Ever Lee Hairston was unanimously elected to the Board of Directors at the 2010 National Federation of the Blind (NFB) convention on July 6, 2010, in Dallas, Texas. She brings considerable experience to this position, having served in various capacities with the NFB over the years—including nineteen consecutive years of service on the NFB Scholarship Committee and a fourteen-year stint as first vice president of the NFB of New Jersey. Ever Lee founded and served as the president of the Garden State Chapter of the NFB of New Jersey from 1991 until 2005, and for many years she was the coordinator of the LEAD Program, a mentoring program for blind and visually impaired teenagers. She currently serves on the board of directors of the Louisiana Center for the Blind.
Born to Arizona and Clarence Hairston on the Coolemee plantation in Mocksville, North Carolina, Ever Lee is the third of seven children. She grew up and attended schools in the segregated South. “I felt like a second-class citizen, using hand-me-down books in school; and, due to unexplained vision problems, I had to struggle to read from the bulletin board,” Ever Lee noted. In spite of the challenges of growing up in the segregated South and continuing visual problems, Ever Lee had a strong desire to become a nurse. Ever Lee’s parents simply could not afford to send her to college; so after high school, Ever Lee went to New York City to earn money for college by working as a live-in maid. She returned to North Carolina at the end of the summer anxious to pursue a nursing career. However, she failed the required eye examination and was told that she would not be suitable for admission to Duke University Nursing School. “I was heartbroken but refused to be defeated,” she said. She was accepted at North Carolina Central University, where she earned a teaching degree.
After graduating from North Carolina Central, Ever Lee taught high school business courses in New Jersey. While working as a high school teacher in New Jersey, Ever Lee’s eyesight continued to deteriorate. She finally sought answers and medical care. Ever Lee, along with three siblings, were diagnosed with a genetic eye disease, retinitis pigmentosa (RP). And, four years after starting a challenging teaching career, Ever Lee was forced to resign from her position because of her impending blindness.
At the age of twenty-nine, facing total blindness, with a failed marriage, a child to raise alone, and uncertainty about future employment, Ever Lee admitted to being devastated and feeling sorry for herself. However, she held on to the hope that a better way of life was in store for her. Ever Lee admits to believing in the old adage that “When God closes a door, He opens a window.” She began looking for the window.
After inventorying her strengths, she stepped through a window of opportunity at New Jersey’s Rutgers University, where she took graduate courses in counseling. In 1983 she landed a Counselor Trainee position with the Camden County Department of Health and Human Services. But, as Ever Lee explains it, “With no blindness skills, I was faking my way through.” She notes that she relied heavily on sighted people to read to her and to act as guides.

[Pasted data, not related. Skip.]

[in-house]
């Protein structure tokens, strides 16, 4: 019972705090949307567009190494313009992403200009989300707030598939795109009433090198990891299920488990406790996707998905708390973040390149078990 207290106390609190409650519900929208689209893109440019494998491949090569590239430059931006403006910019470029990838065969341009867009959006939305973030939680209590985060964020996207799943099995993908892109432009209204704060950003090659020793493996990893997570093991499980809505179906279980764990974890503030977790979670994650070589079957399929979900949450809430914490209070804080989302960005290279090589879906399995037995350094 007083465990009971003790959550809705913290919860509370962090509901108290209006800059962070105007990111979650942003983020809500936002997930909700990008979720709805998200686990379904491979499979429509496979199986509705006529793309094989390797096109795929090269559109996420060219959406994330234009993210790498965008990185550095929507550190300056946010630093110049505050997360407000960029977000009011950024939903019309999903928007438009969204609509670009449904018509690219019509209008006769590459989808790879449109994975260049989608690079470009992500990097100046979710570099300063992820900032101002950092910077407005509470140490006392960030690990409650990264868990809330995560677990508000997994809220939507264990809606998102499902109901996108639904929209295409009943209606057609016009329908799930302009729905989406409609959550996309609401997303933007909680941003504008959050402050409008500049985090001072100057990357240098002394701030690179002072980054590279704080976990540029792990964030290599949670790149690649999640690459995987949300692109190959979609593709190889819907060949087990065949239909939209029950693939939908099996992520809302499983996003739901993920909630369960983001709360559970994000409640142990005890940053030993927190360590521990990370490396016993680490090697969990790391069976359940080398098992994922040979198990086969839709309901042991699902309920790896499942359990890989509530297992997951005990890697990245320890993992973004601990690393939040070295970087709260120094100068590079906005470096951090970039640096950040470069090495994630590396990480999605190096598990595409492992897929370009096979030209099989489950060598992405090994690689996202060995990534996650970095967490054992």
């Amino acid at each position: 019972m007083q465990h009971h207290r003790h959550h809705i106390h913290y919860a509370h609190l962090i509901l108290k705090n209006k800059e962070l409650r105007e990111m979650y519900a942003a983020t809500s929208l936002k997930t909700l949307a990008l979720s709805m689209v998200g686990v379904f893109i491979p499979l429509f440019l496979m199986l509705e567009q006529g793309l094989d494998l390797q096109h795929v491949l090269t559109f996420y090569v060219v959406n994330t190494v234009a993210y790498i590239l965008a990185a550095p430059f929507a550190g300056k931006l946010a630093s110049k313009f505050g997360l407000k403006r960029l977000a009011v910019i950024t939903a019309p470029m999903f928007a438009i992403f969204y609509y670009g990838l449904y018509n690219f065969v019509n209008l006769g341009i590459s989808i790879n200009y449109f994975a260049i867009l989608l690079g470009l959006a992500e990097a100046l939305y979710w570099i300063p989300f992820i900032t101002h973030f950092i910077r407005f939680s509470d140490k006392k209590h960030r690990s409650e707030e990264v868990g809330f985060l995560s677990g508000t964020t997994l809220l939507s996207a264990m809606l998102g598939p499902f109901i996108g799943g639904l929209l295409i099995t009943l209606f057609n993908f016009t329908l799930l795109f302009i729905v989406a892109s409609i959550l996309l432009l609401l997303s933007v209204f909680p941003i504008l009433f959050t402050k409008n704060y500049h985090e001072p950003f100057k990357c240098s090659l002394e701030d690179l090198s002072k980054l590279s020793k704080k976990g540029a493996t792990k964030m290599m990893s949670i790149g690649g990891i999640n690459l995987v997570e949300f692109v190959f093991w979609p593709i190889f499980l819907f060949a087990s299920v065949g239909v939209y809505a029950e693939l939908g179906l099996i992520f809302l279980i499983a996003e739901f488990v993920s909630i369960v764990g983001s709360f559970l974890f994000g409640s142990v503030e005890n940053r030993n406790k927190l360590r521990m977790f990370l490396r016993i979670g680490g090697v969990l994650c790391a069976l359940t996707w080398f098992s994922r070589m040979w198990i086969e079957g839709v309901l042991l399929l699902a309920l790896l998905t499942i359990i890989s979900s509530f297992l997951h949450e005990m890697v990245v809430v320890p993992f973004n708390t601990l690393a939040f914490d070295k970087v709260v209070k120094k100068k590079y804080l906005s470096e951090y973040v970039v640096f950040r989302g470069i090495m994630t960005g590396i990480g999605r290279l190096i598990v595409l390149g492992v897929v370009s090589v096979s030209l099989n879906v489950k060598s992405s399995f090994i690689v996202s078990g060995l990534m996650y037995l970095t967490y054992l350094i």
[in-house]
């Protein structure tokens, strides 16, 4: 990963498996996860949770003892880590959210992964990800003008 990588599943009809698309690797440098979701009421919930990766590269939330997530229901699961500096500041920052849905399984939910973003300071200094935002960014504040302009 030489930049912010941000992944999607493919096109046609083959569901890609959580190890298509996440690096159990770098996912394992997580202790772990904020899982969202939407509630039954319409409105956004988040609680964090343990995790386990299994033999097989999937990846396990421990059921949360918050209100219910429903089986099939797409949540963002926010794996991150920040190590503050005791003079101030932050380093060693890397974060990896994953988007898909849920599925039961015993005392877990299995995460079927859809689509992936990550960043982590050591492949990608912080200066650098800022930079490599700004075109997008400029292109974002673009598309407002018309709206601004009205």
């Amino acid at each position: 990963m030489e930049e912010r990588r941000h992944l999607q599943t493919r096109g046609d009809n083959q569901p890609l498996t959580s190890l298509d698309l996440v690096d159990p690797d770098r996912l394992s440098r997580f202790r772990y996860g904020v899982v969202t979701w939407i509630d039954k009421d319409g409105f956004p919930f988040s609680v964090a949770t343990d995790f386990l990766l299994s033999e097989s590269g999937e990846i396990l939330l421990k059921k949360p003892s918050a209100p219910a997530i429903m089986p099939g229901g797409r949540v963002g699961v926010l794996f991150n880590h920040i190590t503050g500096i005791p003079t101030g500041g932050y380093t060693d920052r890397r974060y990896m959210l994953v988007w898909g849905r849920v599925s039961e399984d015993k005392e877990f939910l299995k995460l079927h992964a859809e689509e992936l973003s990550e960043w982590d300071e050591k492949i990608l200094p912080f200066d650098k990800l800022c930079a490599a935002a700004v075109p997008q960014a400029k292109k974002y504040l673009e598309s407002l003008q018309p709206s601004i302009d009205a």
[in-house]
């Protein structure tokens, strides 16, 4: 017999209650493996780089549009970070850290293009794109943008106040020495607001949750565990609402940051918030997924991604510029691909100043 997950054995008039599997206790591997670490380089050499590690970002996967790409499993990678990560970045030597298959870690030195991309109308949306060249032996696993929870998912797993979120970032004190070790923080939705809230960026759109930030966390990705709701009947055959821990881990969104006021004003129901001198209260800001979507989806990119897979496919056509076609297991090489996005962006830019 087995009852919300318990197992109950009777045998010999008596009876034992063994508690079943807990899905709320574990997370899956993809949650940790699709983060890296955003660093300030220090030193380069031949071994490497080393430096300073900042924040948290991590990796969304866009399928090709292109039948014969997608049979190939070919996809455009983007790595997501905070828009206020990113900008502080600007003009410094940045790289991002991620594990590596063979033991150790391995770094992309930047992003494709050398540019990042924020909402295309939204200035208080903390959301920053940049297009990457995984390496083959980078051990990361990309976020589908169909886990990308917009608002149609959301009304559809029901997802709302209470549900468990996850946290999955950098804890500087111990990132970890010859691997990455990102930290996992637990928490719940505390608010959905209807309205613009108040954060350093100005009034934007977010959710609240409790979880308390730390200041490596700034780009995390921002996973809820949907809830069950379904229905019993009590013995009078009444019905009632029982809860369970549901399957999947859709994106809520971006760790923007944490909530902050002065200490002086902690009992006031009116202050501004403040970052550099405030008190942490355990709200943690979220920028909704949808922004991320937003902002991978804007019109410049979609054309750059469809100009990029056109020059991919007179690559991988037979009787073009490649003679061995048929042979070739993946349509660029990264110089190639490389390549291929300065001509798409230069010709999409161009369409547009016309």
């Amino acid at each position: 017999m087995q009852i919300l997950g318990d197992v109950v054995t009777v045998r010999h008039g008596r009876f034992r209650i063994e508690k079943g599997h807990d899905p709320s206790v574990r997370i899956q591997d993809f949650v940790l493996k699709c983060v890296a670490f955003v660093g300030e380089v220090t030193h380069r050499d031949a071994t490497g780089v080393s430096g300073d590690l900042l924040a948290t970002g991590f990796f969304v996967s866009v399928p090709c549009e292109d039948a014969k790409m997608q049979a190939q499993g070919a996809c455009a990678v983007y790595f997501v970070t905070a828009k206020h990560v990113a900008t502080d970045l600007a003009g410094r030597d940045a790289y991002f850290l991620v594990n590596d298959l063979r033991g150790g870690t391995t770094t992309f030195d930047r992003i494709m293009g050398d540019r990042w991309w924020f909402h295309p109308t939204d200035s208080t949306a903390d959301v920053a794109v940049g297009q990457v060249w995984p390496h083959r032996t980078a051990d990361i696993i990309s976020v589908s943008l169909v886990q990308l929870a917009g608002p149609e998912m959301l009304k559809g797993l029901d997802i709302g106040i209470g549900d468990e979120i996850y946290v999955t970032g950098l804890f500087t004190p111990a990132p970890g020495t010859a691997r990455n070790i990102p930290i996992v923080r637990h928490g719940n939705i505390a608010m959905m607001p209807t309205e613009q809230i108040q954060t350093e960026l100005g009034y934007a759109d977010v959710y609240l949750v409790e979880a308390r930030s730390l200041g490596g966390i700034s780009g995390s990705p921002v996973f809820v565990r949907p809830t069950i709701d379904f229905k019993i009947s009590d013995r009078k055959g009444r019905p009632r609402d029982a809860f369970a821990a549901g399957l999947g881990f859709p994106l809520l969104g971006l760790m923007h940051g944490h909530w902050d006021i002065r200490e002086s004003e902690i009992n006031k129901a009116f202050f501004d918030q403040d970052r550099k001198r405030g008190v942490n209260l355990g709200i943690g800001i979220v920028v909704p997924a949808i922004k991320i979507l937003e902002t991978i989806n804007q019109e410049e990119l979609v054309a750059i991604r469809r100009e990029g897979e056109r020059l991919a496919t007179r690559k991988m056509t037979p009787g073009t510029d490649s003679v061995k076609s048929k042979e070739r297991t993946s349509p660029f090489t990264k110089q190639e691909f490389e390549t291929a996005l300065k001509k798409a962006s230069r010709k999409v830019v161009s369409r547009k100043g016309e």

In 1987 Ever Lee received a call from Jackie Billie inviting her to a NFB convention in Phoenix, Arizona. At first she made excuses because she was afraid of requesting the time off from her job. Jackie was persistent, and Ever Lee finally agreed to attend the convention.
Ever Lee describes arriving at the hotel in Phoenix, Arizona, to the unfamiliar sound of canes tapping and the unsettling feeling of dogs licking her legs. The most profound experience, as Ever Lee explains it, came when she started through the registration line. She remembers being asked, "Would you like a Braille or print agenda?" She could no longer read print and did not know Braille. It was then, according to Ever Lee, that a light bulb went off.
"I am illiterate," she thought. She talked to as many people as she could at that convention in Phoenix, Arizona, and learned about the NFB centers. From then until 1990 she continued to function without blindness skills but worked on a plan with Joanne Wilson to get to Louisiana where she could be trained.
Ever Lee attended the Louisiana Center for the Blind from October 1990 until April 1991. She learned to read Braille, mastered cane travel and independent living skills, and learned to utilize adaptive technology. She returned to New Jersey, after the Freedom Bell rang for her at the Louisiana Center, with a confidence she never had before, integrating blindness skills into her everyday life.
Ever Lee credits her training at the Louisiana Center for the Blind with enabling her to succeed at her chosen career. After twenty-six years holding many successive positions with the Department of Health and Human Services, Division of Alcohol and Substance Abuse Program in New Jersey, Ever Lee retired from the position of program director in 2006.
In July of 2006 she moved to California. She continues to devote tireless hours mentoring and advocating for the blind, as well as delivering inspiring speeches to blind and visually impaired audiences and educating the sighted public about blindness. Ever Lee is blessed with one son, Victor; a wonderful daughter-in-law, Brenda; and three energetic grandchildren: Briana, Kendall, and Jasmine. She enjoys traveling, reading a good novel, and spending time with family and friends.